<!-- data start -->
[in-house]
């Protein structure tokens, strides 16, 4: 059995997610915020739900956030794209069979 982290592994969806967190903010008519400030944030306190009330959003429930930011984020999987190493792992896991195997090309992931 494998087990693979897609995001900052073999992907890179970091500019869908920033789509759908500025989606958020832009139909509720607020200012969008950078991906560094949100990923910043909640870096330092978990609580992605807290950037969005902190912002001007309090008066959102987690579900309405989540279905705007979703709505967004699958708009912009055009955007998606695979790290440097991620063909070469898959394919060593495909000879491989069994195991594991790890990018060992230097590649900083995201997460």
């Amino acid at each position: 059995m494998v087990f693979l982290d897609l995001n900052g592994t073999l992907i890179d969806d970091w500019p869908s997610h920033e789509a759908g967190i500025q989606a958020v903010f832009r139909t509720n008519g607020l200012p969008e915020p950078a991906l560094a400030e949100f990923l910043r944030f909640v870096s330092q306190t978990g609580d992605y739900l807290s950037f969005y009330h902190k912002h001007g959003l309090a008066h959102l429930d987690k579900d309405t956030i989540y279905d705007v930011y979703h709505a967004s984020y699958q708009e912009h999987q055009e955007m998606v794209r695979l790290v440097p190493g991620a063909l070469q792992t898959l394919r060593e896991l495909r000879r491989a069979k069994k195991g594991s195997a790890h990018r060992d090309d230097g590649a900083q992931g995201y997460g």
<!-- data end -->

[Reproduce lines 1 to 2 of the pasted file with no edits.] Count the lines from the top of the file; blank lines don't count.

[in-house]
């Protein structure tokens, strides 16, 4: 059995997610915020739900956030794209069979 982290592994969806967190903010008519400030944030306190009330959003429930930011984020999987190493792992896991195997090309992931 494998087990693979897609995001900052073999992907890179970091500019869908920033789509759908500025989606958020832009139909509720607020200012969008950078991906560094949100990923910043909640870096330092978990609580992605807290950037969005902190912002001007309090008066959102987690579900309405989540279905705007979703709505967004699958708009912009055009955007998606695979790290440097991620063909070469898959394919060593495909000879491989069994195991594991790890990018060992230097590649900083995201997460």